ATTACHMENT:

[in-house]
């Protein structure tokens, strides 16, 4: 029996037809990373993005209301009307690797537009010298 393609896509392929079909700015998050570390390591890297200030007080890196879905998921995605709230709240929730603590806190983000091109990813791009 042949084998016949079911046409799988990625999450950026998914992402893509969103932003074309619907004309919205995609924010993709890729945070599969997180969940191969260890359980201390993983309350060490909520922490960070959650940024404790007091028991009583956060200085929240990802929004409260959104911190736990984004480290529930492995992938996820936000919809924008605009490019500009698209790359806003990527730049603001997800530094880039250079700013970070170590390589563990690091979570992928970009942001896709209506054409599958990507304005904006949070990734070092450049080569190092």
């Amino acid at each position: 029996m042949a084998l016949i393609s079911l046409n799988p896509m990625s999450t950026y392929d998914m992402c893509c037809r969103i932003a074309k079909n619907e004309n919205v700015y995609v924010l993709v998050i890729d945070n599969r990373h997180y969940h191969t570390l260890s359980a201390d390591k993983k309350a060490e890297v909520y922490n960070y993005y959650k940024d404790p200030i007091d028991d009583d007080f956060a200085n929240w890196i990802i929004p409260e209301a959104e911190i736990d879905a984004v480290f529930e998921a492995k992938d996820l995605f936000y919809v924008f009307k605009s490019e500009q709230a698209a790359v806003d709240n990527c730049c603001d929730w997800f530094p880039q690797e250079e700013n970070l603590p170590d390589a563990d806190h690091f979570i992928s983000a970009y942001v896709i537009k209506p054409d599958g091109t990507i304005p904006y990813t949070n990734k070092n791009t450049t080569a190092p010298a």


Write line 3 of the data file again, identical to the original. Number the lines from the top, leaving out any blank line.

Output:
């Amino acid at each position: 029996m042949a084998l016949i393609s079911l046409n799988p896509m990625s999450t950026y392929d998914m992402c893509c037809r969103i932003a074309k079909n619907e004309n919205v700015y995609v924010l993709v998050i890729d945070n599969r990373h997180y969940h191969t570390l260890s359980a201390d390591k993983k309350a060490e890297v909520y922490n960070y993005y959650k940024d404790p200030i007091d028991d009583d007080f956060a200085n929240w890196i990802i929004p409260e209301a959104e911190i736990d879905a984004v480290f529930e998921a492995k992938d996820l995605f936000y919809v924008f009307k605009s490019e500009q709230a698209a790359v806003d709240n990527c730049c603001d929730w997800f530094p880039q690797e250079e700013n970070l603590p170590d390589a563990d806190h690091f979570i992928s983000a970009y942001v896709i537009k209506p054409d599958g091109t990507i304005p904006y990813t949070n990734k070092n791009t450049t080569a190092p010298a």